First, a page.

At the end of 1940, the building of the Hadamar State Sanatorium (Landesheilanstalt Hadamar) was converted into a killing centre. The contracting authority behind this was the organisation responsible for the centrally controlled “adult euthanasia” programme, which was later referred to as the “T4” programme (Aktion T4). The headquarters of this organization was located on the Berlin street address of Tiergartenstraße 4 – hence “T4”.
Adolf Hitler, Führer and Chancellor of the German Reich, had instructed Karl Brandt, his accompanying doctor, and Philipp Bouhler, head of the Führer’s Chancellery, to carry out the murders. Both men were at the forefront of the “T4” programme.
The psychiatric hospitals in the German Reich, often referred to as state sanatoriums or convalescent and care homes, first received registration forms, so-called “Meldebögen”, from the health administration of the Reich Ministry of the Interior, in which they had to report on patients.
On the basis of these registration forms, so-called “Gutachter”, often professors of psychiatry and heads of institutions, were called on as experts to assess the patients and then decided between life and death. Those who were no longer able to work or had been long-term institutional patients or had not heard from relatives in a long time had little chance of survival.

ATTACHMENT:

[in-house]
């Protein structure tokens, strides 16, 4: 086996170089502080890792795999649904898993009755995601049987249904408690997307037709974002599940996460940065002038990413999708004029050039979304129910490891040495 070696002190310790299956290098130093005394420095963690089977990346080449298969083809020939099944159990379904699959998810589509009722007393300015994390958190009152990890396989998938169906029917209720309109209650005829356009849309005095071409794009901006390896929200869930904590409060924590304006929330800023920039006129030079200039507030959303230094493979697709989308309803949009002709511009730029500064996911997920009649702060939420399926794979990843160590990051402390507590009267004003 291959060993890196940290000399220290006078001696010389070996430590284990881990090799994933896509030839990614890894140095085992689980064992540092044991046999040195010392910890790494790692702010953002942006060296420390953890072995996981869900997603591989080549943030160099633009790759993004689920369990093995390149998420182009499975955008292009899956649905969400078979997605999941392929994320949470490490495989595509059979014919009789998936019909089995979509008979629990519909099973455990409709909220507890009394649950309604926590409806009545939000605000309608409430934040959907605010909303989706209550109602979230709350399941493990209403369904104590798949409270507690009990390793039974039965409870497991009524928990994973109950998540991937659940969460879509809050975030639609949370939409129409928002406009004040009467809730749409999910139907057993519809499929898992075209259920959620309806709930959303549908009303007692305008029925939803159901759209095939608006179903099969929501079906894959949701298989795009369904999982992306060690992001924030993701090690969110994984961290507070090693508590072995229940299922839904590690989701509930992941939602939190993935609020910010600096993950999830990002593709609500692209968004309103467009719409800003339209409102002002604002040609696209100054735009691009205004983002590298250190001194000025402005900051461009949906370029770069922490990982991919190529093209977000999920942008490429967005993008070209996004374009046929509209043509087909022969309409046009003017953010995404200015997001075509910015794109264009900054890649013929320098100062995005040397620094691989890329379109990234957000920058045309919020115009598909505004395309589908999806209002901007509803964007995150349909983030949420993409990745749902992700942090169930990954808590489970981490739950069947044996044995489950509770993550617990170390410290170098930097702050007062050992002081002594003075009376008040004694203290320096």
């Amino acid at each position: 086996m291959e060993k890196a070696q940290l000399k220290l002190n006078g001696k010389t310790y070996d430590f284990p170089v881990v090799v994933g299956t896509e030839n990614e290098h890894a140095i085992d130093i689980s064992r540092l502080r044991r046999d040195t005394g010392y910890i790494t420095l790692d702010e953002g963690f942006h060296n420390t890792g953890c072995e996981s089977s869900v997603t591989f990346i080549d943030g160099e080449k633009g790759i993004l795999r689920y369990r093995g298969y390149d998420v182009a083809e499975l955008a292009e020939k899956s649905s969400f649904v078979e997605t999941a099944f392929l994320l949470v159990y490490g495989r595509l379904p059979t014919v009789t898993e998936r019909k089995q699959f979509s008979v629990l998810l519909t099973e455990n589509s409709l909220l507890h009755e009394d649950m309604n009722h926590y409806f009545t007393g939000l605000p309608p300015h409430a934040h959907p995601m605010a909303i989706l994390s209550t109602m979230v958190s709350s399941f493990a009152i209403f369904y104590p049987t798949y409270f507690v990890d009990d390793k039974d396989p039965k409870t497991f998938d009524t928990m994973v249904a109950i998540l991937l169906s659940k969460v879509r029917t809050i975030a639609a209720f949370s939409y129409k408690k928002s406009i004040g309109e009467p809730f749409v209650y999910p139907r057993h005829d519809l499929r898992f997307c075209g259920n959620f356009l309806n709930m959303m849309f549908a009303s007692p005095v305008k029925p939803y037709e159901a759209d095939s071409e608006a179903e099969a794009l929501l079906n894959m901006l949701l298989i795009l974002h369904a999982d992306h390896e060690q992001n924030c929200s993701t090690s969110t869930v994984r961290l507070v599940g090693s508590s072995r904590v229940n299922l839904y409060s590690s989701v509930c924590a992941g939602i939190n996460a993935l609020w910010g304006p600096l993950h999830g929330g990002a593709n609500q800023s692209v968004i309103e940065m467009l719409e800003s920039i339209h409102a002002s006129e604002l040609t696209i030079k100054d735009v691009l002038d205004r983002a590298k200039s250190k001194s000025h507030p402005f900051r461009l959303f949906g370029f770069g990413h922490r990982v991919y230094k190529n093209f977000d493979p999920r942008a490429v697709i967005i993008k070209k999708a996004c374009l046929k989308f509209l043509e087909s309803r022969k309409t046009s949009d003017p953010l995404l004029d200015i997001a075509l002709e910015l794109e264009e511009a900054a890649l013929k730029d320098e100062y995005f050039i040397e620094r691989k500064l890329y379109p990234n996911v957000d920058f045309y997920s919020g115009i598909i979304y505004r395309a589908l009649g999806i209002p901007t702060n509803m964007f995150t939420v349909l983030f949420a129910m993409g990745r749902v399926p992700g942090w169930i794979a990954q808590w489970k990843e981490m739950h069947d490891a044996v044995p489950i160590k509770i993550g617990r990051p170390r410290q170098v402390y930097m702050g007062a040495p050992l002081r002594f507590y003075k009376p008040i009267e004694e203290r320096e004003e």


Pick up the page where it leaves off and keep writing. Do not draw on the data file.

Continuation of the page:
It was in these killing centres, which had been set up for this specific purpose, that these persons were murdered at the beginning of 1940. The Hadamar killing centre was the sixth and last murder site that was set up during the “T4” programme. The 13th of January 1941 marks the beginning of these murders. These individuals were first moved to “intermediate institutions” where they awaited transport to the Hadamar killing centre.
The “intermediate institutions” leading to Hadamar were located in Herborn, Weilmünster, Idstein (Kalmenhof), Eltville (Eichberg) in what is today the state of Hesse, Galkhausen (now North Rhine-Westphalia), Andernach, Schauen (now Rhineland-Palatinate) as well as Wiesloch and Weinsberg (now Baden-Württemberg). It was from Düsseldorf-Grafenberg (now North Rhine-Westphalia) and Heppenheim (now Hesse) in particular that patients who were considered Jews according to Nazi racial policy were forcibly taken to Hadamar.